• Caesarean Birth: According to the March of Dimes, high blood pressure in pregnancy boosts the likeliness of a c-section birth.

  • Eclampsia: This complication is associated with pre-eclampsia and causes seizures and may lead to coma. Eclampsia is a medical emergency.

  • Future Hypertension: Although gestational hypertension often goes away after birth, it may increase your chances of developing high blood pressure down the road.

  • Gestational Diabetes: This type of diabetes occurs in pregnancy. You should be tested for gestational diabetes between 24 to 28 weeks of pregnancy.

  • HELLP Syndrome: HELLP stands for hemolysis (H), elevated liver enzymes (EL), low platelet count (LP) and it leads to serious blood and liver problems. HELLP syndrome is a medical emergency.

  • Kidney Failure: Those with high blood pressure during pregnancy may face double the risk for kidney disease within several years after giving birth, according to a study in the journal Hypertension.

  • Placental Abruption: Hypertension in pregnancy increases the chance that your placenta will separate from the wall of your uterus before birth. If this happens, your baby may not get enough oxygen and nutrients in the womb.

  • Postpartum Haemorrhage: High blood pressure in pregnancy predisposes birthing individuals to a brisker blood loss after delivery.

  • Pulmonary Edema: Here, fluid fills the lungs, leading to shortness of breath.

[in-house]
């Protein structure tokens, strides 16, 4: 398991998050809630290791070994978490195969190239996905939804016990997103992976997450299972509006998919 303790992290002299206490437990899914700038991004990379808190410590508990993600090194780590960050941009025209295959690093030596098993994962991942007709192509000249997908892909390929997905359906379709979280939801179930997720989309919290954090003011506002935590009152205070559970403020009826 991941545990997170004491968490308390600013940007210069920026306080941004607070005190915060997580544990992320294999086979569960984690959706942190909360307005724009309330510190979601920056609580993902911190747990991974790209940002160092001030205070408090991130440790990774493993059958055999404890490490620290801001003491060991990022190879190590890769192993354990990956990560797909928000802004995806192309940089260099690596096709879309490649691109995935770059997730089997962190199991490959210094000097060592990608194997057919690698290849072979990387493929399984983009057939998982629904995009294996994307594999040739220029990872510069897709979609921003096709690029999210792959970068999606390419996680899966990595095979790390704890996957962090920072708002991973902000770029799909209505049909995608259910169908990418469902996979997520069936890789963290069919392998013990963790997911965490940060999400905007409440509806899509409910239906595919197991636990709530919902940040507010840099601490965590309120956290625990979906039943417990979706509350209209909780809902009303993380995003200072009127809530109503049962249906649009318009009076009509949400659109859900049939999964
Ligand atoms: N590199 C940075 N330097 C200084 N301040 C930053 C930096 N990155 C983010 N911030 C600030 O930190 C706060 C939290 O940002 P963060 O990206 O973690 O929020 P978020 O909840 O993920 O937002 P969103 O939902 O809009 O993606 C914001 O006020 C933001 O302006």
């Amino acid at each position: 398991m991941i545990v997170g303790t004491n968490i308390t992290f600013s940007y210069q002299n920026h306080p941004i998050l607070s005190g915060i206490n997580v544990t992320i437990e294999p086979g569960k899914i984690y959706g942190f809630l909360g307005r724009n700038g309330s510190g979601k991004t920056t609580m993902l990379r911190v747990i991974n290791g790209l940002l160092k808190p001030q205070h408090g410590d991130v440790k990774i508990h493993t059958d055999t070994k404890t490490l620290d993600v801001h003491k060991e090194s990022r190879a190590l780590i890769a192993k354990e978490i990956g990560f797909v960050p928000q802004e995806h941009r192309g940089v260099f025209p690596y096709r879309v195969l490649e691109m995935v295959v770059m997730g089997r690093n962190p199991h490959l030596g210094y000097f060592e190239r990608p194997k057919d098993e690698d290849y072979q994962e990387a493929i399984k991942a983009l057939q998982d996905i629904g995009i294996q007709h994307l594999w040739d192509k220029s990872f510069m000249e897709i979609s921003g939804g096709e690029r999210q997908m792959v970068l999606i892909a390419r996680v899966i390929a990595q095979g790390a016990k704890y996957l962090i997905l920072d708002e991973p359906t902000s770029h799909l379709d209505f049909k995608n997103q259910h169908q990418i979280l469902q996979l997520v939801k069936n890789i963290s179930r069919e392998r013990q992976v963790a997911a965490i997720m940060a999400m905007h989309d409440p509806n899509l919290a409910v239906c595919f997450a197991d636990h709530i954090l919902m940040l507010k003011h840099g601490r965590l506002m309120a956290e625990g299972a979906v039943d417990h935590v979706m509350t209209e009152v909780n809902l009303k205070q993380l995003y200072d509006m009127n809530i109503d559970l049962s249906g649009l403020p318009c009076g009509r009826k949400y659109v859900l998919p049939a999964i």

How High Blood Pressure in Pregnancy Affects Baby

The good news? When hypertension is caught early in pregnancy, most parents-to-be go on to deliver healthy babies. But the more severe your high blood pressure is, the bigger the risk for serious complications. One of the reasons: Hypertension in pregnancy can reduce the blood flow to the placenta, which can lead to your little one not getting all the nutrients and oxygen they need to grow and thrive, resulting in complications like preterm birth, low birth weight, even stillbirth and neonatal death, which is when a baby dies in their first 28 days of life.

How to Treat and Manage High Blood Pressure in Pregnancy

One of the best ways to manage high blood pressure during pregnancy is by going to all your antenatal care checkups! Don’t be surprised if your provider puts extra visits on the calendar to monitor your blood pressure and test your urine for pre-eclampsia.

Your care provider may also advise you to…

  • Check blood pressure at home, usually weekly

  • Exercise for 30 minutes a day to help prevent high blood pressure from morphing into pre-eclampsia

  • Eat fresh and whole foods, and avoid processed foods, like high sodium packaged meals

  • Continue to avoid smoking and drinking alcohol

  • Take a daily low-dose of aspirin, which may reduce the risk of developing pre-eclampsia. This treatment, which usually starts at 12 to 14 weeks of pregnancy, is often recommended for those at a high risk for pre-eclampsia.